On the Israeli side, the toxic interaction between the Palestinian issue and Israel’s unwieldy political system may have become the biggest obstacle to a breakthrough. This increasingly invites an international role. Interestingly, this is no longer total anathema to Israeli strategic thinkers. In recent years, confronted with threats from non-state actors and distant powers such as Iran, Israel has abandoned the kind of self-reliance embodied in Ben Gurion’s famous Um Shmum (“the hell with the U.N.”) dictum. Let the international community deal with Iran, the thinking goes; let a U.N. force deal with south Lebanon.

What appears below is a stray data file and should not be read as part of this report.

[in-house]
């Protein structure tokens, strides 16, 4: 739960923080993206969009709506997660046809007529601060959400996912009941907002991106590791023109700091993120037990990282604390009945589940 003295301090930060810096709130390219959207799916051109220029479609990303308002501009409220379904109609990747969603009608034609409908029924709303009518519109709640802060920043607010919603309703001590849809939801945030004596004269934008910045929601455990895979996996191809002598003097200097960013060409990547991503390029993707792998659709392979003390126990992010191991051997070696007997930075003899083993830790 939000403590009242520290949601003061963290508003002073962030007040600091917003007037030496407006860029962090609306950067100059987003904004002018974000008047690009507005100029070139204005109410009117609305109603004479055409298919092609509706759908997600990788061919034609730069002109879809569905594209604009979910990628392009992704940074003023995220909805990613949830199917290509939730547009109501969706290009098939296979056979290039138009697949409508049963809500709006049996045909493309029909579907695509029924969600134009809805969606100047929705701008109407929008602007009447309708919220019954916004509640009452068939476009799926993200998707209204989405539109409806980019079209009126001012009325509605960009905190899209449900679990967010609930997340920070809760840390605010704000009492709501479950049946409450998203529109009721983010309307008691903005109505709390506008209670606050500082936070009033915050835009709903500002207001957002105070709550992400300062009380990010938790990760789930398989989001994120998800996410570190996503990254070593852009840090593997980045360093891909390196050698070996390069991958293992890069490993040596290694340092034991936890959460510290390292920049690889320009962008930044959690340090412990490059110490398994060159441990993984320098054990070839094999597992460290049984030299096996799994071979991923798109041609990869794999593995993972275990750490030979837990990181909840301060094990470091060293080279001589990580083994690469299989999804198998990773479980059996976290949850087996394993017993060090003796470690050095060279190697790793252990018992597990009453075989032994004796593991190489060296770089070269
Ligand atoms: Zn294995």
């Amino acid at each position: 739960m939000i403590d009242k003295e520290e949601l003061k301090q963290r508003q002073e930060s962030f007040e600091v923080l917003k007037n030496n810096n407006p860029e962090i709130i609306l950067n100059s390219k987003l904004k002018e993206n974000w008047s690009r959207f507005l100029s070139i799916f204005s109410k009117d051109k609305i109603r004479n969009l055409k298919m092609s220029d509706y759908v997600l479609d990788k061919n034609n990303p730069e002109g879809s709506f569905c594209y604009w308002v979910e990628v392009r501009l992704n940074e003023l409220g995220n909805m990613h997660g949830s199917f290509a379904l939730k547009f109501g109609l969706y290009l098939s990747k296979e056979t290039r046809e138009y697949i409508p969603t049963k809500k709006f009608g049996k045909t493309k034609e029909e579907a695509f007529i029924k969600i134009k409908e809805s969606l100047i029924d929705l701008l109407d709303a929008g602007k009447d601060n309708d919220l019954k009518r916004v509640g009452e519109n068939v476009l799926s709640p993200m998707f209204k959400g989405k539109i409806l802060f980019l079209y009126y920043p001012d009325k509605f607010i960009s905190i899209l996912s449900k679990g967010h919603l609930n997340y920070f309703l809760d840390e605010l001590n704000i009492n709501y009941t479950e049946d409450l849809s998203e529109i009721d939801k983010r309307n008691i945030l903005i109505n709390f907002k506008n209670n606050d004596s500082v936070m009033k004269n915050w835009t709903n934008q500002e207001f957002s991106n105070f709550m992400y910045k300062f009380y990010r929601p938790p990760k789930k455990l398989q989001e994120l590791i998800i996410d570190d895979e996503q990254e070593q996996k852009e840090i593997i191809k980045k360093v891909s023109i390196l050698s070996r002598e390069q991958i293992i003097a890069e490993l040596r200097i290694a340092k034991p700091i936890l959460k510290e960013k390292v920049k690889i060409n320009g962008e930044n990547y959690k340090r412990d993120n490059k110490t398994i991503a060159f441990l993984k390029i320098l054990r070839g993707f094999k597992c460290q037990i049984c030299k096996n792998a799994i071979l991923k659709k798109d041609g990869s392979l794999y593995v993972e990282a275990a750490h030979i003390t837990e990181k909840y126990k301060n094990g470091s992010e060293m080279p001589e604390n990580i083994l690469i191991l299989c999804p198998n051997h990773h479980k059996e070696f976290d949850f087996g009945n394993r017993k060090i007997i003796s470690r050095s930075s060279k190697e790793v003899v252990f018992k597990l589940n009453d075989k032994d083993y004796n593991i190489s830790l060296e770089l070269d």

When the current revolutionary unrest in Egypt and elsewhere ends, conceivably the clock will be turned back on some aspects of Israel’s relationship with its neighbors. That could provide another occasion to visit these grand strategies—or to devise new ones.
Yossi Alpher is co-editor of the bitterlemons family of Internet publications. He is the former director of the Jaffee Center for Strategic Studies at Tel Aviv University.